so that the infrastructure can be verified before
move day. This is a good way to ensure that last
minute changes can be made before the actual
equipment arrives. It is also good to have an
electrician on site on move day to assist with
any unanticipated plug configurations or power
needs. Forrest Manning from Personal Movers
also recommends purging old or unnecessary
chemicals and equipment.
A mover with lab-specific experience can
offer valuable insights on safely packing and
handling equipment. For sensitive equipment
like microscopes, it is best to have a vendor
technician prepare and pack the equipment
for transportation and unpack, assemble and
calibrate the equipment when it is in the new
facility. Incubators are easier to handle with
the jackets drained. It is especially important
to consider this option if they might be in the
moving truck overnight in the winter and subject to freezing temperatures. Lab moves in an
academic setting usually occur during the summer months, presenting less than ideal ambient
temperatures for freezers and refrigerators.
Samples are frequently kept inside freezers
for short moves; but for longer trips, they are
removed and packed in coolers with refrigerated ice packs or dry ice. Generator trucks
are also available if samples must be kept in
freezers for longer moves. Forrest notes that the
materials in freezers are often irreplaceable: No
level of insurance can replace a scientist’s life’s
work. Lab moves are most often single-day and
local in the Northeast, but most movers have
climate-controlled warehouses if arrangements
need to be made for storage. It is worthwhile
to confirm that appropriate provisions for
power and generator backup are provided in
such facilities. It is also important to note that
chemicals can only be transported by approved
handlers, so a third party may be necessary
depending on the qualifications of the mover.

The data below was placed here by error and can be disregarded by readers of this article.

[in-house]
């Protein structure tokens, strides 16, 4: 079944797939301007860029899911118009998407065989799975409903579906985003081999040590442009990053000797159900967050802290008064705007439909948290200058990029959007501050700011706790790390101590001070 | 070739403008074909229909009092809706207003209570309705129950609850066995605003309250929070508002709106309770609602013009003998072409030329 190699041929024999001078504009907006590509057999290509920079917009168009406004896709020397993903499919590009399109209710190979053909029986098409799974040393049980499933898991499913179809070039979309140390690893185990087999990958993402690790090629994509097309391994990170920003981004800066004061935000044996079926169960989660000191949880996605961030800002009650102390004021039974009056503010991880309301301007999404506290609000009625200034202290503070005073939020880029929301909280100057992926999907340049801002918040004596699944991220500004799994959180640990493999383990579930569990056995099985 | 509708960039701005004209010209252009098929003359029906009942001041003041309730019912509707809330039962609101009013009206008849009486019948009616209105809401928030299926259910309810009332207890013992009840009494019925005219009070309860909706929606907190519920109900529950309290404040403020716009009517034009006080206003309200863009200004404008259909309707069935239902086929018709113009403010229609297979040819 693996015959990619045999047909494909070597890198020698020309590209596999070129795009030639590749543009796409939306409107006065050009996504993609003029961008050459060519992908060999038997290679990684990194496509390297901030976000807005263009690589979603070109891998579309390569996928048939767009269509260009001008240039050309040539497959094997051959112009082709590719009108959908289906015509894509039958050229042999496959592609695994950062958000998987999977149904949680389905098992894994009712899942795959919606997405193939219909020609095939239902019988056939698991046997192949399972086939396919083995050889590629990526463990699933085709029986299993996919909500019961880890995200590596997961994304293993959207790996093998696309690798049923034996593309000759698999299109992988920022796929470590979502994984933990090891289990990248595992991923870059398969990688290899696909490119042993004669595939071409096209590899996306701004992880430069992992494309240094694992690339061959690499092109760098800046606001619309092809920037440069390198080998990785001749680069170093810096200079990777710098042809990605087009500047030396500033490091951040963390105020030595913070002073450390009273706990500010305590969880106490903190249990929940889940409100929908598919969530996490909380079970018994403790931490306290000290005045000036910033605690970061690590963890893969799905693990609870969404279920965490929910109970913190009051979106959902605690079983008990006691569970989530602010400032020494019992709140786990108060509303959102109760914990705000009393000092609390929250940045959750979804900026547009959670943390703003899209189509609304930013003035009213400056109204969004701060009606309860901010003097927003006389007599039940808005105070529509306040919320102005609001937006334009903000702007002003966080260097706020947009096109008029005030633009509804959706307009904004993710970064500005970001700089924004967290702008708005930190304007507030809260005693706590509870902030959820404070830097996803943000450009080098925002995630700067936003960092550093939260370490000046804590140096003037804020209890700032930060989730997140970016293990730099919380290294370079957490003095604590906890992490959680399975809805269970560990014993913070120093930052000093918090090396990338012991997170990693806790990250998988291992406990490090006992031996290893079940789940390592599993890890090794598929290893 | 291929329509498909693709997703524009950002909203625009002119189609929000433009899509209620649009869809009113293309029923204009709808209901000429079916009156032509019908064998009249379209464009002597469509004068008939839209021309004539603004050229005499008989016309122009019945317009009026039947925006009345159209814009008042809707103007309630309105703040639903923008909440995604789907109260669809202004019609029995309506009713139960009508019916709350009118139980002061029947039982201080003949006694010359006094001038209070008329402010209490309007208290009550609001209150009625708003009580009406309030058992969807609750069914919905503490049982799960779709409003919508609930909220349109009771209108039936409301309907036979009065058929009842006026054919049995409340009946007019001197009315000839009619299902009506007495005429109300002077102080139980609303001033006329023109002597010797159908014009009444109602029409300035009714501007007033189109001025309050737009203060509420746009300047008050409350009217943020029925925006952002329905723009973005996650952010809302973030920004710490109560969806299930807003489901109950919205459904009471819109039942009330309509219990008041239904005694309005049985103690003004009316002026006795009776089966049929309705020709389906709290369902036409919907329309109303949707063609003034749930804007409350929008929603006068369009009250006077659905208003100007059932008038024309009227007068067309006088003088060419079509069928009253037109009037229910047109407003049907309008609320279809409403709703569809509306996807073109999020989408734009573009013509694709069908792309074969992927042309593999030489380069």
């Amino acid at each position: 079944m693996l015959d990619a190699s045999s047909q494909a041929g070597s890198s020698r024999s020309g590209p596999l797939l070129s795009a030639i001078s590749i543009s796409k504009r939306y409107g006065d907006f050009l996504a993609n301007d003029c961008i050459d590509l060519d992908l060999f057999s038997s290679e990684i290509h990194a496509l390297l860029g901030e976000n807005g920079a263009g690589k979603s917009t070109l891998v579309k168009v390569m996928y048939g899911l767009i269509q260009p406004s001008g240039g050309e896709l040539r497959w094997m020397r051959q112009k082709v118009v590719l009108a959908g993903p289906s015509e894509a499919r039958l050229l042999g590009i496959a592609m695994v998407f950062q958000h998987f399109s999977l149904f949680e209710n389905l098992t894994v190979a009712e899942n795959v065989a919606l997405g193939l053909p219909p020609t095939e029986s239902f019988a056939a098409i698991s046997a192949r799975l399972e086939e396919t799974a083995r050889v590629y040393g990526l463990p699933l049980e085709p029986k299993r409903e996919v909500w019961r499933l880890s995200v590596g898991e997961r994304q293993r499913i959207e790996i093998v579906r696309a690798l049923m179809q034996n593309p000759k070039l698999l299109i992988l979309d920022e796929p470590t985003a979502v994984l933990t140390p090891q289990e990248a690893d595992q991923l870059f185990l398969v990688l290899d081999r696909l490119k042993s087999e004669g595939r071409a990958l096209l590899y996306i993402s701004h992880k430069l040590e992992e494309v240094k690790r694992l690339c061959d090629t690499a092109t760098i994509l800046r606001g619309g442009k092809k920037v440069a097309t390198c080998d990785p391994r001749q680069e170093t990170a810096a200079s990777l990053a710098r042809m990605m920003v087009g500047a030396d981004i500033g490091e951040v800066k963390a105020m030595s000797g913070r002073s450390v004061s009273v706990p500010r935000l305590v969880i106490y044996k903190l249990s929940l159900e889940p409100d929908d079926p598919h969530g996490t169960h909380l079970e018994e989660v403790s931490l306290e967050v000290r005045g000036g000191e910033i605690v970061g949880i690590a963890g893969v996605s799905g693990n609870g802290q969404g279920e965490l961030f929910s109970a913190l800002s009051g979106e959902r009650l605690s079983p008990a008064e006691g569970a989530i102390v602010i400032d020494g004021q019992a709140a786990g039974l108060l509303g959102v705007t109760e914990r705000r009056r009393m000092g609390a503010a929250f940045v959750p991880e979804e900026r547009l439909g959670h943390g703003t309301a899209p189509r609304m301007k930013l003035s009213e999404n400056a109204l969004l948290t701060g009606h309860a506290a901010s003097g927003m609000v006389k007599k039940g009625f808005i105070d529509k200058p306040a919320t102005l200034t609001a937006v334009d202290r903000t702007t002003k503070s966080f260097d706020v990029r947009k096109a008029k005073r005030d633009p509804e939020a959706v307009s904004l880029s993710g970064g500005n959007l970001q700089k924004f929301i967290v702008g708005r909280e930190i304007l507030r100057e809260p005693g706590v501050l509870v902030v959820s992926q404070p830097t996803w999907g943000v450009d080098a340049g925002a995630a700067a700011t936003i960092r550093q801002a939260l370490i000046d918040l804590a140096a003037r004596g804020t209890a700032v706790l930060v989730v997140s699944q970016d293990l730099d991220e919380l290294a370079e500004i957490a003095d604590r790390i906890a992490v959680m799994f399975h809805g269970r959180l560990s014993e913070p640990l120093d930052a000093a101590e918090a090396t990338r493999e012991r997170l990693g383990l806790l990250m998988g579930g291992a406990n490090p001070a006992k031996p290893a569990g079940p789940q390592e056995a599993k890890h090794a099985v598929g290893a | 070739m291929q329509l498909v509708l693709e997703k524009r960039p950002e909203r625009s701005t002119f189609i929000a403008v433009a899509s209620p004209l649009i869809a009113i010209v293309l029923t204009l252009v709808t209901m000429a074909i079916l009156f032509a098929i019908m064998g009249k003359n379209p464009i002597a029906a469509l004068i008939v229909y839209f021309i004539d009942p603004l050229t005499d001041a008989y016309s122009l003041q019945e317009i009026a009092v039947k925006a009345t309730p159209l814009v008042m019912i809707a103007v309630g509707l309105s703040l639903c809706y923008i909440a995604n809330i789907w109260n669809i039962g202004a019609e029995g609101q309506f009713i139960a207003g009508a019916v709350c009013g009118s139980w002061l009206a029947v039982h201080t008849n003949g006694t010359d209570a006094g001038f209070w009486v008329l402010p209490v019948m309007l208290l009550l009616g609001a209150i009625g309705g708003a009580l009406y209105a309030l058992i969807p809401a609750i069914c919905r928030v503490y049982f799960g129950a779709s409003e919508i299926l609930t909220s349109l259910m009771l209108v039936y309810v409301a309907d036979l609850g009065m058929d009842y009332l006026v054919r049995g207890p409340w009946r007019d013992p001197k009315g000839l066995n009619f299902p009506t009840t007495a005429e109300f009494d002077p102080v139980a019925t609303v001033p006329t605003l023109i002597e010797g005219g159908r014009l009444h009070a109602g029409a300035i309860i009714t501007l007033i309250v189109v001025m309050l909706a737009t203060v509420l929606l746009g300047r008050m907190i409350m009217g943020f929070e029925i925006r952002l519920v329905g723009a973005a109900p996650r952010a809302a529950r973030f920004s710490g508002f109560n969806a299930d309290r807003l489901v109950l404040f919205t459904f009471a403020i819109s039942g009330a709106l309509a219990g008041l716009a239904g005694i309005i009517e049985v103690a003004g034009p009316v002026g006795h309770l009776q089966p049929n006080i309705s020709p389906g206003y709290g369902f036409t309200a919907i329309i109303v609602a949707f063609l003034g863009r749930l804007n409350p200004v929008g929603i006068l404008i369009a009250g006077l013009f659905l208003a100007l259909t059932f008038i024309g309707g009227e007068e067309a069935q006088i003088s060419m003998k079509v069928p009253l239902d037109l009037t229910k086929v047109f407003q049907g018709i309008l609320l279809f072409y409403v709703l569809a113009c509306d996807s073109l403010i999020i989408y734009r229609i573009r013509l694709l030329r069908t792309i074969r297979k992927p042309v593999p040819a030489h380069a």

Moving a lab is more like driving a boat
than a car: What looks like a straight line
trajectory will realistically require a series of
course adjustments as unanticipated factors
arise. A methodical process that breaks out
equipment by type and risk, thoroughly documents the building utilities required for each
piece, engages the right experts to evaluate the
logistics of the full moving process and has
enough float to allow for changes as they arise
is the key to a successful move day.
Erik Karl Lustgarten, AIA, LEED AP is a
Principal and research laboratory design consultant at Steffian Bradley Architects. He can be
reached at email@example.com.
Michael Rossini from TMP Engineers, Julian
Astbury from Arup, and Forrest Manning from
Personal Movers contributed to this article.
of the future as well.
ON THE MOVE
After equipment has been decontaminated
and disconnected from house systems, it needs
to be identified and prepared for the move.
Many movers use a tag system to identify the
owner and the final location on each piece.
Some even attach individual place cards at each
equipment location indicating the required
utilities and a picture of the plug and receptacle
the equipment without costly
PLANNING FOR CHANGE
Because lab equipment is
constantly improving, it’s highly
probable that the equipment
considered during planning will
be obsolete by the time the lab is
built. The best way to avoid problems on move day is to expect
changes to happen and plan for
a reasonable level of flexibility.
Electrical system-related changes can often be minimized by
locating strategically placed spare
receptacles for generator power,
using an adaptable wire way like
the Starline Bus, or including
spare electrical pathways in the
design. Other systems like air, nitrogen, vacuum or carbon dioxide can be located on a grid
of access nodes in consistent locations on each
floor or distributed in a looped configuration
on each floor so access to building systems are
a short distance from locations where they are
most likely needed. The actual arrangement of
equipment and workflow is largely a user-driven
factor, but it should be tempered with the knowledge that the infrastructure will outlast current
needs and must support the scientific equipment
Where does all this stuff go…and how do we get it there?
Planning for successful lab equipment moves
continued from page 10
Fig. 3: Sometimes the only way to get the equipment in is to build a new
opening and bring it in by crane. (Image: G. Greene Construction)
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